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Cash for vote: Why blindly trash WikiLeaks, Mr PM?

Last updated on: March 24, 2011 10:39 IST

Cash for votes: Why blindly trash WikiLeaks, Mr PM?

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When governments around the world are taking serious note of the WikiLeaks diplomatic cables, Indian Prime Minister Manmohan Singh's dismissal of the same as speculative, unverified and unverifiable does very little to restore the tarnished dignity of the Indian Parliament, writes B Raman

In July 2008, there were allegations of vote-buying levelled by the Bharatiya Janata Party and other opposition parties to influence voting after a motion of no-confidence against Prime Minister Manmohan Singh's government.

The no-confidence motion was triggered off by opposition challenges to the Indo-US civil nuclear co-operation agreement. The no-confidence motion failed. The allegations were investigated by a committee constituted by the  Lok Sabha, which concluded that there was insufficient evidence to come to any definitive conclusions.

On December 16, 2008, the then Speaker of the Lok Sabha Somnath Chatterjee stated as follows in the Lok Sabha: "The finding of the Committee is that material on record does not conclusively prove that the money contained in the bag which was eventually displayed in the House was actually sent by the persons who were alleged to have sent it for the purpose of winning over Shri Ashok Argal, Shri Faggan Singh Kulaste and Shri Mahavir Bagora to vote in favour of motion of confidence."

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Image: Prime Minister Manmohan Singh
Photographs: Reuters
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"The committee has, however, found the evidence given before the committee by three persons involved in this episode as unconvincing and the committee has suggested that their role in the matter needs to be investigated  by investigating agencies. I am accordingly referring the matter pertaining to the said three persons to the Minister of Home Affairs for appropriate action in the light of the recommendations of the committee."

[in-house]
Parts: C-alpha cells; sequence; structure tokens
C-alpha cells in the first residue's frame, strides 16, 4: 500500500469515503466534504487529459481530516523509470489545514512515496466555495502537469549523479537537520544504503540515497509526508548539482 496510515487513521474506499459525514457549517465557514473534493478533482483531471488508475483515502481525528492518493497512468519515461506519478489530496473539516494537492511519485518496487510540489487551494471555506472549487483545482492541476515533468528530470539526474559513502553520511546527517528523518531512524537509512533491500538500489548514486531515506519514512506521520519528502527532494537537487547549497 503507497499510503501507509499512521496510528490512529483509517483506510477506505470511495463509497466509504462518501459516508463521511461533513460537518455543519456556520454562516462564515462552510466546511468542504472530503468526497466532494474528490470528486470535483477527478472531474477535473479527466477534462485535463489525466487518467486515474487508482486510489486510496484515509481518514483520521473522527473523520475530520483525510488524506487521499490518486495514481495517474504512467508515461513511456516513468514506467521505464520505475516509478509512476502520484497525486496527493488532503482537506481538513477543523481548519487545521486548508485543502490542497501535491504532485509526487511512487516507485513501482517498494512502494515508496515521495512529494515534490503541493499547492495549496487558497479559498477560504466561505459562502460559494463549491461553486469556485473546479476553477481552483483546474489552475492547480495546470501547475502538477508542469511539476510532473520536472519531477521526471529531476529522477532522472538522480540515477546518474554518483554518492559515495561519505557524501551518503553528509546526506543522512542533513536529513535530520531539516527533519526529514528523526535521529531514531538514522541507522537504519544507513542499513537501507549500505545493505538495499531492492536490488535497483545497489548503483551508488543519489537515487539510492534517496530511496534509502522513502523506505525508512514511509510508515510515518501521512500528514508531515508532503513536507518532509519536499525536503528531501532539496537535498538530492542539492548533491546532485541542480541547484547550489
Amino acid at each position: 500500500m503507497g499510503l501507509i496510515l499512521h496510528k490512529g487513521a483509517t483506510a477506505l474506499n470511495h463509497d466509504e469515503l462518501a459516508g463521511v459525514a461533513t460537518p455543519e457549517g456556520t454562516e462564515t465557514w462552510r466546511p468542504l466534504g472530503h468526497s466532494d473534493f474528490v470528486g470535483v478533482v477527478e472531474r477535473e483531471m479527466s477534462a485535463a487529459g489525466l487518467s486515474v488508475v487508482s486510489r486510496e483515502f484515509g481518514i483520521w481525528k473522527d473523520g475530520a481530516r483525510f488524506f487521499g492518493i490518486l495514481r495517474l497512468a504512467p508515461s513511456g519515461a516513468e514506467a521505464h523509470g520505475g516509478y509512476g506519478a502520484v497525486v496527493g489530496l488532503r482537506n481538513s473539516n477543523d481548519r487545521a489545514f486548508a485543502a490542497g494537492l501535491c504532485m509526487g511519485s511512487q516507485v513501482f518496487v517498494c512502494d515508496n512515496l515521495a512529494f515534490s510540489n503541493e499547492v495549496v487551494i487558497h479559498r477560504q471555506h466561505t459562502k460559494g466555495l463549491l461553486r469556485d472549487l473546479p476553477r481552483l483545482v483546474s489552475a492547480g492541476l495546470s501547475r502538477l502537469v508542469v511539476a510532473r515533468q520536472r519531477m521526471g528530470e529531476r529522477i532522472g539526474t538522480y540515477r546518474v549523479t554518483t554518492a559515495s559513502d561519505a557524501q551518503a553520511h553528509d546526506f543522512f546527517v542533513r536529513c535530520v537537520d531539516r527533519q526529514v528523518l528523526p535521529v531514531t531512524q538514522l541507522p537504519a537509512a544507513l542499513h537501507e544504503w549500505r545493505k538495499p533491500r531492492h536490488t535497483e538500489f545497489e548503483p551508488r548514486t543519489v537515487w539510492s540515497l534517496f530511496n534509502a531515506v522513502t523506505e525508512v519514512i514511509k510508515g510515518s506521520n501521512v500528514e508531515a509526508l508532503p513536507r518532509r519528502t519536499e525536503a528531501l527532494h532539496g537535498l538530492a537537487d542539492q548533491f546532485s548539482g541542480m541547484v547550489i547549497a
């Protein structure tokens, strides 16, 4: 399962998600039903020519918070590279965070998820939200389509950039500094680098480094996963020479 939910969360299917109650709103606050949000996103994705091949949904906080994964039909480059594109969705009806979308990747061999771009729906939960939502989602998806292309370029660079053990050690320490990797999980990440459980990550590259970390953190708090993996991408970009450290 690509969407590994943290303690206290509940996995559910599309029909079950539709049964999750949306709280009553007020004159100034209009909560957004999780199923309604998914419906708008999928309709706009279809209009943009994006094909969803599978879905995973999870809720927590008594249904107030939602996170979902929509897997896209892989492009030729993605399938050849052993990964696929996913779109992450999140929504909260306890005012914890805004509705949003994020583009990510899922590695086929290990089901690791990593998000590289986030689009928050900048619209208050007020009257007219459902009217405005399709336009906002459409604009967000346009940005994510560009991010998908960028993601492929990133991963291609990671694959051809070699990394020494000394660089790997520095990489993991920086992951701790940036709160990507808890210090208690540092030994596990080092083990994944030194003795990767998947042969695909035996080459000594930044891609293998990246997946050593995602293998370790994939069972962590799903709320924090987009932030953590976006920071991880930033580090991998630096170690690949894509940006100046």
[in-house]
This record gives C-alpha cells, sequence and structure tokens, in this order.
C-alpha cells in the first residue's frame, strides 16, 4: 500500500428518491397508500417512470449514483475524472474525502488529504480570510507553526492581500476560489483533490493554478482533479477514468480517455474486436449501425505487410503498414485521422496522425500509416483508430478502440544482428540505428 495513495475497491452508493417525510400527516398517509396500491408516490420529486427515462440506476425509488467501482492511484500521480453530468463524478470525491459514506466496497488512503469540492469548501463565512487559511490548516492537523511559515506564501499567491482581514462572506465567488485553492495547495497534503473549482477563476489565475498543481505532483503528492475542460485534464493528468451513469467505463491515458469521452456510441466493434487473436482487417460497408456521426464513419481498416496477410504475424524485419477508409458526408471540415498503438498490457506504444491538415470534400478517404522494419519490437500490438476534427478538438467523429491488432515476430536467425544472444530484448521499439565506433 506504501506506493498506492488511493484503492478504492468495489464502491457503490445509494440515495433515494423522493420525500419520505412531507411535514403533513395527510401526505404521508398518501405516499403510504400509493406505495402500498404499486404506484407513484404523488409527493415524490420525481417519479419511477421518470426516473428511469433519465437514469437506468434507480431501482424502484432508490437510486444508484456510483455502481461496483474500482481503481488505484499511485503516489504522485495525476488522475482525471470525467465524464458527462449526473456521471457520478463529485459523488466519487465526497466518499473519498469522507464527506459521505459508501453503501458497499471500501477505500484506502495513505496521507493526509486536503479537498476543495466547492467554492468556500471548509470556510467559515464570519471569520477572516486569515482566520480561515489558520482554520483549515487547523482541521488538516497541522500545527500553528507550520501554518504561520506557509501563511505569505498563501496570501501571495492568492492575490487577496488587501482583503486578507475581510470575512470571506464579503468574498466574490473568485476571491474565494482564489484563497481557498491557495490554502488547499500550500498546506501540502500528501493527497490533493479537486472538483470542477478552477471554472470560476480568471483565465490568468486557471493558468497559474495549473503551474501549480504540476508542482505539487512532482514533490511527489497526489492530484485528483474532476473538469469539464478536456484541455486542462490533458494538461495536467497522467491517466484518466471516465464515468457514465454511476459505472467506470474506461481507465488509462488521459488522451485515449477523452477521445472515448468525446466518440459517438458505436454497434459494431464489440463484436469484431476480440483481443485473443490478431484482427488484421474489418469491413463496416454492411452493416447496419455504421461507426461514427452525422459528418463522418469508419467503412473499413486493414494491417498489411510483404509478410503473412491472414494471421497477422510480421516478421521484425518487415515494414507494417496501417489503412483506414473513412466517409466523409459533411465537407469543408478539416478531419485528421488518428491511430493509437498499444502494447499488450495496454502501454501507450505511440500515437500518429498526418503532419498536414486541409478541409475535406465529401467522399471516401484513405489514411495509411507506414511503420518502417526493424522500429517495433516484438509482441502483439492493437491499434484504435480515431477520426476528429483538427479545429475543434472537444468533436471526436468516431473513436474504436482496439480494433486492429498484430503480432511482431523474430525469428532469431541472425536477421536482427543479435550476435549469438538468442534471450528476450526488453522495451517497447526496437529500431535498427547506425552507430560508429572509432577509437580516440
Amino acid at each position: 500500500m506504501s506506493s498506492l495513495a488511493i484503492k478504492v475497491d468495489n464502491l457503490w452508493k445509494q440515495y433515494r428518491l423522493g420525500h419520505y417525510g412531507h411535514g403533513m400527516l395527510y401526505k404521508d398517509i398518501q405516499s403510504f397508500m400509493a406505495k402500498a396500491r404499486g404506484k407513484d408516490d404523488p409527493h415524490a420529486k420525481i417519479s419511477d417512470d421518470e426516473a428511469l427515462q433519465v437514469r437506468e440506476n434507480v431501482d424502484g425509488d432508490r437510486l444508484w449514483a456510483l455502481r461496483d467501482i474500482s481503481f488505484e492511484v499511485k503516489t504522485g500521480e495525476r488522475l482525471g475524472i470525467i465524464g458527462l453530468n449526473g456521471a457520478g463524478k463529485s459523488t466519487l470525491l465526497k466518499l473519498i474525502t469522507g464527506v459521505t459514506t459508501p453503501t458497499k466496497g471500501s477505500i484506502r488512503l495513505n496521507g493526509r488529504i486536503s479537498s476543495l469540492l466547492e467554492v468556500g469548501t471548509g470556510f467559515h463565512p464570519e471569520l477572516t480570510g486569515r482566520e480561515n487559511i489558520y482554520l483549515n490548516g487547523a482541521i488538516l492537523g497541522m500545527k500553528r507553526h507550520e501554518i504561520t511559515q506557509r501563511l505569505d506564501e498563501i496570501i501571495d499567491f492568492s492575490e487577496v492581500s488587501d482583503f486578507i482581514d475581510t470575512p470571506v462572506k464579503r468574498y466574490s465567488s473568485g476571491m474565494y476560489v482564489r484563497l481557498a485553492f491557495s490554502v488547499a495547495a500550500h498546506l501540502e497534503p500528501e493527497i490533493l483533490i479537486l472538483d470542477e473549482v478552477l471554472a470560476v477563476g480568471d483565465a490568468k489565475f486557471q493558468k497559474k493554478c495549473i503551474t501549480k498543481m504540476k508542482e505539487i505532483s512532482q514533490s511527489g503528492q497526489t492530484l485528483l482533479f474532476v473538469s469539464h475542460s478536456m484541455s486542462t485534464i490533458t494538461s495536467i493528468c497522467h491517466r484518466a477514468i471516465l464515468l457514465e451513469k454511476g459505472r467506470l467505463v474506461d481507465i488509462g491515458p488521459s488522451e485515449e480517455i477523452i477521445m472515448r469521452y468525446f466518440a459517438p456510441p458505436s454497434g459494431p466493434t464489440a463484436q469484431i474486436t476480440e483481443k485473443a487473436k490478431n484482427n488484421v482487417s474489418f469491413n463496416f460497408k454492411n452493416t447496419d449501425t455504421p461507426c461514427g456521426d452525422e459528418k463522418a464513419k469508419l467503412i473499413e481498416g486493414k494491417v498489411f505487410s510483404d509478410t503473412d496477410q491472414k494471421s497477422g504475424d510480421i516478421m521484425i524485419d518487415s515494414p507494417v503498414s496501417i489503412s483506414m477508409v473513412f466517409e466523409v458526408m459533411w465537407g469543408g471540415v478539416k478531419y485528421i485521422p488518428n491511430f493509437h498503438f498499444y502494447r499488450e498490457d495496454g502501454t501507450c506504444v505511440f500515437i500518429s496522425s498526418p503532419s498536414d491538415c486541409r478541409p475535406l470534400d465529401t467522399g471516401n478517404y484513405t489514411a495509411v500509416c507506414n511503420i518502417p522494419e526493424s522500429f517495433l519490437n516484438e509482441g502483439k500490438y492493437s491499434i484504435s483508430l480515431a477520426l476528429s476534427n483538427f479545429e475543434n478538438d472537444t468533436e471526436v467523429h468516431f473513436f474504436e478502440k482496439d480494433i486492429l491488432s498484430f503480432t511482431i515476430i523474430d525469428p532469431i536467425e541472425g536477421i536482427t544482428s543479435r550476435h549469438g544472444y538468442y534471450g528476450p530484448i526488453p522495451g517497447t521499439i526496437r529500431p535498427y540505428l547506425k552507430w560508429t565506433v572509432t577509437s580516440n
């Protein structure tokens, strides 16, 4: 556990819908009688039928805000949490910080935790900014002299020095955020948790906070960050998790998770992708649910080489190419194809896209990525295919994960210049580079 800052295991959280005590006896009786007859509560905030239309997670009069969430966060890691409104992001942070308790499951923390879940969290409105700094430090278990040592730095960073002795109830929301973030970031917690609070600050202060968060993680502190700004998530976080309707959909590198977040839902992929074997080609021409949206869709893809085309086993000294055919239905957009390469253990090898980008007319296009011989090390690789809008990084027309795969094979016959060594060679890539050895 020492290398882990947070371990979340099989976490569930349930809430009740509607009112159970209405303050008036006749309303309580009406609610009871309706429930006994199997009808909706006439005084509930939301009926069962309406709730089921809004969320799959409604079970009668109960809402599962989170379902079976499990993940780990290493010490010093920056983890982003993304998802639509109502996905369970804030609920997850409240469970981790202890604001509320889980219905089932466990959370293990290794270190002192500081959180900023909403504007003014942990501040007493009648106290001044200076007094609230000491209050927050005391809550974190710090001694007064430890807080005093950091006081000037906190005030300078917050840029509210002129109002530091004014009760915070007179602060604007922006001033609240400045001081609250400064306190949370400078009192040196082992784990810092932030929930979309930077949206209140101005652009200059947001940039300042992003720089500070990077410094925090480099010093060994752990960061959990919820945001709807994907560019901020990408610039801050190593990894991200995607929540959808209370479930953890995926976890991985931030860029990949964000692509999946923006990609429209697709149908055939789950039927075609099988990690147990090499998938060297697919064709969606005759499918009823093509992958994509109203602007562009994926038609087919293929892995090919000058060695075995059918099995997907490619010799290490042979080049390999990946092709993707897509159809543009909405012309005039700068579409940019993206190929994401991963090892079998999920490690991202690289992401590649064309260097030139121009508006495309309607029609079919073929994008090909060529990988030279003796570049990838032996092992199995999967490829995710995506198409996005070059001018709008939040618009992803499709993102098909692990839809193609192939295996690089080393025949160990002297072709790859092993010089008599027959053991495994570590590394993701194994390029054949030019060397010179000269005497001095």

In paragraph 168 of its report, the committee observed as follows: "The committee, after taking into account their findings and conclusions in the matter as detailed in para 141, particularly at 14 to 17 relating to roles of Shri Sanjeev Saxena, Shri Sohail Hindustani and Shri Sudheendra Kulkarni, recommend that this matter may be probed further by an appropriate investigating agency."

The matter was referred to the Delhi Police for investigation. Further investigation is in progress. One does not know till now the result of the investigation that has been going on for more than two years.



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On March 17, 2011, The Hindu, a daily newspaper of Chennai, published details of a cable sent to the US State Department on July 17, 2008, by Steven White, an official in the US Embassy in New Delhi, about a visit paid to Congress MP Satish Sharma, on the eve of the trust vote by the Embassy's Political Counsellor. 

The cable of the CDA does not identify by name the political counsellor. The cable also has a reference to the interactions of 'an embassy staff member' with Nachiketa Kapur, described as Sharma's political aide, on July 16. This staff member has not been identified either.

It is not clear whether the political counsellor and the embassy staff member are one and the same person. The Hindu had obtained the cable from WikiLeaks. The cable spoke ofalleged  plans of the Congress to pay bribes to certain members of the Lok Sabha in an attempt to influence the voting. It also claimed that Kapur showed the Embassy staff member some boxes said to be containing the money which was to be paid as bribe.

This is a new allegation and a new piece of evidence, if true, which had not figured in the enquiry held by the Lok Sabha committee of 2008.



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The government was, therefore, under a moral and legal obligation to refer the details of the alleged contents of the cable to the Delhi Police for further investigation as part of their continuing investigation in the case arising from the Lok Sabha Committee's report.

It did not do so. Dr Singh, on his own, without even an attempt at an enquiry rejected the contents of the cable as published by The Hindu as speculative, unverified and unverifiable.